The Importance of a Business Continuity Plan in a Coronavirus World

It will never be easier to convince your clients they need a business continuity plan than in the wake of 2020’s coronavirus and natural disasters.

business continuity

This year will go down in business continuity planning history. The first weeks of 2020 ushered in a growing pandemic from the COVID-19 coronavirus, earthquakes in Puerto Rico, flooding in the south, and tornadoes in Tennessee. As a managed services provider (MSP) or value-added reseller (VAR), you’re probably tempted to give an I-told-you-so to businesses that put off contingency planning, but the last thing they need right now is dressing down. But you can take the opportunity as a trusted advisor to make sure they are prepared when — not if — the next disaster hits.

The Business Continuity Market

In early 2020, global consultancy firm Mercer surveyed companies around the world to learn how many were prepared for downtime from events such as the spread of coronavirus. They found 51 percent have no plans for how to address this type of emergency. Furthermore, 92 percent say working from home is their primary option when working at the office isn’t a possibility.

Circling back to why 2020 will go down in history, however, what if your employees can’t work at home either? Or, worse yet, what if your employees’ homes aren’t there at all?

A business continuity plan has to take all contingencies into account, and right now, businesses are probably realizing they didn’t even imagine some of the events that could bring operations to a halt. With the challenge of business continuity at hand, it’s a good time for VARs and MSPs to offer their services to build plans or update those that are inadequate.

A Good Business Continuity Plan Starts with an Assessment, Not a BDR Contract

You can’t help a business create a plan for how to keep operating in an emergency if you don’t understand its mission-critical operations and unique circumstances. Bill Bedsole, President of the William Travis Group, suggests that your team perform the assessment to eliminate biases or blind spots that your client may have.

For MSPs and VARs who sell backup and disaster recovery (BDR) solutions, it’s imperative that you realize that, although they are an important part of an overall business continuity plan, your clients are counting on you to provide more. They’ll expect you to cover everything they need to keep business running in an emergency.

Enables Teams with Tools and Communications

Cloud solutions and VPN make it easier for teams to access the information they need to do their jobs remotely, but a comprehensive business continuity plan will also include where they will work.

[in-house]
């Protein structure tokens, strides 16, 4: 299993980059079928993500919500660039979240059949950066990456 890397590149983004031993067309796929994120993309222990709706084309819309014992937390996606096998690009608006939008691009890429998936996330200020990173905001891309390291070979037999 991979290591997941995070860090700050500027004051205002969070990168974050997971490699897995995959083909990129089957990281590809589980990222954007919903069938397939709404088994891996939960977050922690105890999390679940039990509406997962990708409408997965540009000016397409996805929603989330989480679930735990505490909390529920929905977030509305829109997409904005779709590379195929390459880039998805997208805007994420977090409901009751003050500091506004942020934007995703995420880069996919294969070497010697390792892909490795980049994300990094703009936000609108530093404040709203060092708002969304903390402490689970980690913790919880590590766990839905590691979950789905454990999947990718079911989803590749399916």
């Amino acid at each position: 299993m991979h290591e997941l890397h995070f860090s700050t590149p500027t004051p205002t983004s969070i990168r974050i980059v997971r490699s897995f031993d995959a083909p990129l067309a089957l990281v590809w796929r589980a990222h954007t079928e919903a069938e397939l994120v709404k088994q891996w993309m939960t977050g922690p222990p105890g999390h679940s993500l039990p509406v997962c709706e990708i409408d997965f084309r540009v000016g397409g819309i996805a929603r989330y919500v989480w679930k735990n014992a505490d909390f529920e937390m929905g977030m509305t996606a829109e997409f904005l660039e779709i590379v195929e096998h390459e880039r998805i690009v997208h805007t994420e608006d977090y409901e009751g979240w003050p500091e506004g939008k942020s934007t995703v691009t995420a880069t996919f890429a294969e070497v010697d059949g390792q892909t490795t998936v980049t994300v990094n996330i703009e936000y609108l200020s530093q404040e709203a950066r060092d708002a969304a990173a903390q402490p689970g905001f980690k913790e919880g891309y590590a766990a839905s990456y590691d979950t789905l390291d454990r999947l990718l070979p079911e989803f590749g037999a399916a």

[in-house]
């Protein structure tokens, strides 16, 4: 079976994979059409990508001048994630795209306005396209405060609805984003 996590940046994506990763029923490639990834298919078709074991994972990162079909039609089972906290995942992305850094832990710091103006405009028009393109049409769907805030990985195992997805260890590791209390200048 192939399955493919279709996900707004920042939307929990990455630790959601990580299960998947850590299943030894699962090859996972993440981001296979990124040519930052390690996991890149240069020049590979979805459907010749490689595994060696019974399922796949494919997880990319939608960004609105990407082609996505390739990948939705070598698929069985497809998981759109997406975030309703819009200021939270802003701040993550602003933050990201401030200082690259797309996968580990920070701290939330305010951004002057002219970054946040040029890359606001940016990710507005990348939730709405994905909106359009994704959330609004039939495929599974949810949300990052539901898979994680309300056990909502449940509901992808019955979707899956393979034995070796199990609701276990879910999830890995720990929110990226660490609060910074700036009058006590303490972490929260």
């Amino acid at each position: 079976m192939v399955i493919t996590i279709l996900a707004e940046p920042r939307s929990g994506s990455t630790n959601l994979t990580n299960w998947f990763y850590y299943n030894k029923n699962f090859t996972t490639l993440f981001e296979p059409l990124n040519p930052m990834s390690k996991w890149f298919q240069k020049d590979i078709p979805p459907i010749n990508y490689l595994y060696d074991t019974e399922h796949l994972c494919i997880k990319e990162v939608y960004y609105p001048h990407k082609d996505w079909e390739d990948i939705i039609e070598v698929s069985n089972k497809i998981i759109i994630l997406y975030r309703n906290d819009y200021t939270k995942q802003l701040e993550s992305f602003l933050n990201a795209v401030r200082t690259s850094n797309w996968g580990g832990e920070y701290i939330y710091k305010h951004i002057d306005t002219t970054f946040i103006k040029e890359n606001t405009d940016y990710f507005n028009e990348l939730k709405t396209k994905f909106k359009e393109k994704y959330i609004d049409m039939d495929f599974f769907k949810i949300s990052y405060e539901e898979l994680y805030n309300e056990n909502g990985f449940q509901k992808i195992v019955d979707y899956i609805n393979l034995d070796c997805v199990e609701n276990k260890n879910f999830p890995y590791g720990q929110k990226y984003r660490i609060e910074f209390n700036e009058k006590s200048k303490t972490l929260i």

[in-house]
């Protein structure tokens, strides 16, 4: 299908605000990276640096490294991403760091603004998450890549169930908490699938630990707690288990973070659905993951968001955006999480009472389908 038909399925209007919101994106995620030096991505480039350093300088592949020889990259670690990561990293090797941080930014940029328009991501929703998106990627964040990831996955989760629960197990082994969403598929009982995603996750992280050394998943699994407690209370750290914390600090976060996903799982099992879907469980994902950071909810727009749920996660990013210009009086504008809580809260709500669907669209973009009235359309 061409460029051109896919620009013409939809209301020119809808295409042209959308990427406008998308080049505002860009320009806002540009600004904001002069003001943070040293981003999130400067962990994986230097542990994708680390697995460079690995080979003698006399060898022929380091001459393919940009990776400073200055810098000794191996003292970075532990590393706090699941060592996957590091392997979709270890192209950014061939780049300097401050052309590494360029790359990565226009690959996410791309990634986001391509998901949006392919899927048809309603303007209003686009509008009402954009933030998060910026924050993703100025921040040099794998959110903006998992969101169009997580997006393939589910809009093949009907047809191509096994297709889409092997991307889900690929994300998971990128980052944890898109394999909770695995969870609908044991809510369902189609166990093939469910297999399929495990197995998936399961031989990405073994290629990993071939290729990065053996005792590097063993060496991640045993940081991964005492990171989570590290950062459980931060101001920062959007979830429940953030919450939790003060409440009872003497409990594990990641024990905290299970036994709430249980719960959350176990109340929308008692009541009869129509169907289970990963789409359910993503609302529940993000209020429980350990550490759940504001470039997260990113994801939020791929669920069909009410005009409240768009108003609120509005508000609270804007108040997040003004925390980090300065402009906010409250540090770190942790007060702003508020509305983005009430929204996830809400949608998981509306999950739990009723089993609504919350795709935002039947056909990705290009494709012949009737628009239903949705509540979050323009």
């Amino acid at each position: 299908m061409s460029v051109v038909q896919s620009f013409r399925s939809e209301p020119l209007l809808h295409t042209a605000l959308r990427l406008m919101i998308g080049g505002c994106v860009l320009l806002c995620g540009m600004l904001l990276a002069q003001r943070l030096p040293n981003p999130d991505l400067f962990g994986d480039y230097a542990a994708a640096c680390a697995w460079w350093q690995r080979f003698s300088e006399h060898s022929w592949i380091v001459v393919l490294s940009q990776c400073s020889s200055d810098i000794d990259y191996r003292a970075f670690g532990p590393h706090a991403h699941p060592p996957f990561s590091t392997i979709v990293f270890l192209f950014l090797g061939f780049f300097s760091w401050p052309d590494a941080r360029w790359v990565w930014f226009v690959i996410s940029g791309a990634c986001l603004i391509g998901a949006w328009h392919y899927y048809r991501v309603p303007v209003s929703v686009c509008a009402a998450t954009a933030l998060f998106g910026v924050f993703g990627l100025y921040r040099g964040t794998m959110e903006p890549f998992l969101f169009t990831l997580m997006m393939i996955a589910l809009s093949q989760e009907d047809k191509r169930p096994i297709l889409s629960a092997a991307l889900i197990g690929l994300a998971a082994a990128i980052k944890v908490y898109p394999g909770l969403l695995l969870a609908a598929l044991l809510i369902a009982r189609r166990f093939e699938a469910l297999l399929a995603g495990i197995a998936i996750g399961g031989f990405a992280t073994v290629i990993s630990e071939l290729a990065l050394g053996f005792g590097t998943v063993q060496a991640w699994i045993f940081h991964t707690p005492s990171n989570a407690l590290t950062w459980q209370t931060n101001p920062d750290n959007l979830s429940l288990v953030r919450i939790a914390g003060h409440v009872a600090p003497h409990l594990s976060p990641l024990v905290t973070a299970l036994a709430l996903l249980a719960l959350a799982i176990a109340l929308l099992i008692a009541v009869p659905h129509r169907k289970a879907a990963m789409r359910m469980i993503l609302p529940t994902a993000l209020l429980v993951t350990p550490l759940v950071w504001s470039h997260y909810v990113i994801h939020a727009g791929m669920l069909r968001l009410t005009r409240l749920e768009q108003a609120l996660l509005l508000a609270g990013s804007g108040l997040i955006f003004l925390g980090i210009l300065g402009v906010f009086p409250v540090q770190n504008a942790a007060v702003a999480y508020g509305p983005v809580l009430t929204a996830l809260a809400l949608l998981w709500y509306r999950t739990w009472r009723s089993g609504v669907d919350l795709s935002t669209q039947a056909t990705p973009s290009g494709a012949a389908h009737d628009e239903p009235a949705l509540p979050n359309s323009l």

If your client wants to plan for teams to work from home, ensure their business continuity plan includes provisions for equipping employees with tools, laptops, devices or materials they need. Also, plan for alternate locations where people can work, if needed, and think through how to ensure those sites are equipped to accommodate employees and workload.

Business continuity plans should be organized to help eliminate the need to scramble when an emergency occurs. Guide businesses into making decisions in advance, training employees, and give them a way to quickly respond when disaster strikes so that panic doesn’t lead to unwise decisions.

A business continuity plan also needs to establish how your clients’ teams will communicate. Think through what your client will do if phone or internet service is disrupted, and put necessary infrastructure and instructions in place. In addition to internal communication, outline a plan for staying in touch with customers and partners so that your client can assure them that business continues and inform them of changes in venue, contact numbers, shipping schedules, and other vital data.

Assign Responsibility

Another part of business continuity planning is determining who will be responsible for updating and executing the plan. A powerful example is the COVID-19 coronavirus. No one knew it even existed six months ago, but now, someone has to update a business’ continuity plan, addressing how to keep operations running if their area is subject to quarantines or if the majority of your client’s team takes PTO to recover from flu-like symptoms.

Also, don’t forget to establish who holds the purse strings if leasing an alternate location, replacing damaged equipment, or hiring temporary help becomes necessary.

As a trusted advisor or, more formally, a Business Continuity as a Service provider, define the role you will play, such as monitoring and maintaining solutions, so they’re ready when needed, walking your clients through plan updates and testing, and your responsibilities if disaster strikes.

Don’t Wait for Another Disaster

Demonstrating the importance of a business continuity plan won’t be easier than it is right now. You don’t want to approach this in an ambulance-chasing manner to capitalize on your clients’ misfortune, but you can come alongside them as a trusted partner to help them through a difficult time — and make sure that, next time, the situation won’t be as bad.